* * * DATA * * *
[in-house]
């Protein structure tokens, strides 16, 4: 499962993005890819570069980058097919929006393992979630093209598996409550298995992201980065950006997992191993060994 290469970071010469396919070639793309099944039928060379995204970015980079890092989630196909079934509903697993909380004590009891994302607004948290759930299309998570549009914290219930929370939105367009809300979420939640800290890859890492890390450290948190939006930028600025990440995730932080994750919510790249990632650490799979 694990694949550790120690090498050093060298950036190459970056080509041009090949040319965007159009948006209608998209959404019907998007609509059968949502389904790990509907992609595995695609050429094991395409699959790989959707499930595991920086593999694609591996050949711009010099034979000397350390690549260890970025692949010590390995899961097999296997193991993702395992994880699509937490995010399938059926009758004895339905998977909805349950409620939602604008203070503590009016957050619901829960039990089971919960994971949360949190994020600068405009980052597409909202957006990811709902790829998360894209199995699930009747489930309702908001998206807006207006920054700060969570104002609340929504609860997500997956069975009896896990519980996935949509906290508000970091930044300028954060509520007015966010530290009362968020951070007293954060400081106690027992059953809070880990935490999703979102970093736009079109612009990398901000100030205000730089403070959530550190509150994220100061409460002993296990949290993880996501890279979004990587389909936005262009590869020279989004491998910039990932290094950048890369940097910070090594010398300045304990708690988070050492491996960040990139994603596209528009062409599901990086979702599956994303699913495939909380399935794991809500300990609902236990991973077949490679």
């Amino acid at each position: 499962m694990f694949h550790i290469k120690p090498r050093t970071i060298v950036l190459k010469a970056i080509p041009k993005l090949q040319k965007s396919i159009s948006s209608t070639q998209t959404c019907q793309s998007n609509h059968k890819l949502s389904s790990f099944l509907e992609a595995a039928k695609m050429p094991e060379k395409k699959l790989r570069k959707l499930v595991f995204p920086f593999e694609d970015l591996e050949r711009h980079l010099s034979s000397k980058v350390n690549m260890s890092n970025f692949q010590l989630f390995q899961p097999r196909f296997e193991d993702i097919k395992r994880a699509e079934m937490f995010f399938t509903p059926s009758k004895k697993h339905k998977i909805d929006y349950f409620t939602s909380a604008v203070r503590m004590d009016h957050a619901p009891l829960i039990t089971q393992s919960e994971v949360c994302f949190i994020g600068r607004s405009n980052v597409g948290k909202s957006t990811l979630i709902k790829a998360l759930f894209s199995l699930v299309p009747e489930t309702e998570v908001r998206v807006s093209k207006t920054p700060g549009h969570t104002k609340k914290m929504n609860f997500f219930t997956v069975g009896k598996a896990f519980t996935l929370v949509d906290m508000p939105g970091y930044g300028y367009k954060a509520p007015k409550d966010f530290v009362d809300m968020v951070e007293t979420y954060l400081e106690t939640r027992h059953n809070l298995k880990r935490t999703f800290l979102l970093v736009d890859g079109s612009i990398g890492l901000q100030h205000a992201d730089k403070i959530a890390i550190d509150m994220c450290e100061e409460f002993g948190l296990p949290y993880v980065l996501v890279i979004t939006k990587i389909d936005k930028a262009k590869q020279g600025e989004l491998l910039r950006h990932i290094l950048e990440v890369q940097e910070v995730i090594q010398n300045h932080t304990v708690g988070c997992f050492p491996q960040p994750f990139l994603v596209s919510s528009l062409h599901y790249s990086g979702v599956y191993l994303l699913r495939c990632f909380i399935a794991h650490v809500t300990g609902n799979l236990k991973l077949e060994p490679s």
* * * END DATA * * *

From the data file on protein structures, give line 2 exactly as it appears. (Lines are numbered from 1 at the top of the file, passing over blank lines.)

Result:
């Protein structure tokens, strides 16, 4: 499962993005890819570069980058097919929006393992979630093209598996409550298995992201980065950006997992191993060994 290469970071010469396919070639793309099944039928060379995204970015980079890092989630196909079934509903697993909380004590009891994302607004948290759930299309998570549009914290219930929370939105367009809300979420939640800290890859890492890390450290948190939006930028600025990440995730932080994750919510790249990632650490799979 694990694949550790120690090498050093060298950036190459970056080509041009090949040319965007159009948006209608998209959404019907998007609509059968949502389904790990509907992609595995695609050429094991395409699959790989959707499930595991920086593999694609591996050949711009010099034979000397350390690549260890970025692949010590390995899961097999296997193991993702395992994880699509937490995010399938059926009758004895339905998977909805349950409620939602604008203070503590009016957050619901829960039990089971919960994971949360949190994020600068405009980052597409909202957006990811709902790829998360894209199995699930009747489930309702908001998206807006207006920054700060969570104002609340929504609860997500997956069975009896896990519980996935949509906290508000970091930044300028954060509520007015966010530290009362968020951070007293954060400081106690027992059953809070880990935490999703979102970093736009079109612009990398901000100030205000730089403070959530550190509150994220100061409460002993296990949290993880996501890279979004990587389909936005262009590869020279989004491998910039990932290094950048890369940097910070090594010398300045304990708690988070050492491996960040990139994603596209528009062409599901990086979702599956994303699913495939909380399935794991809500300990609902236990991973077949490679």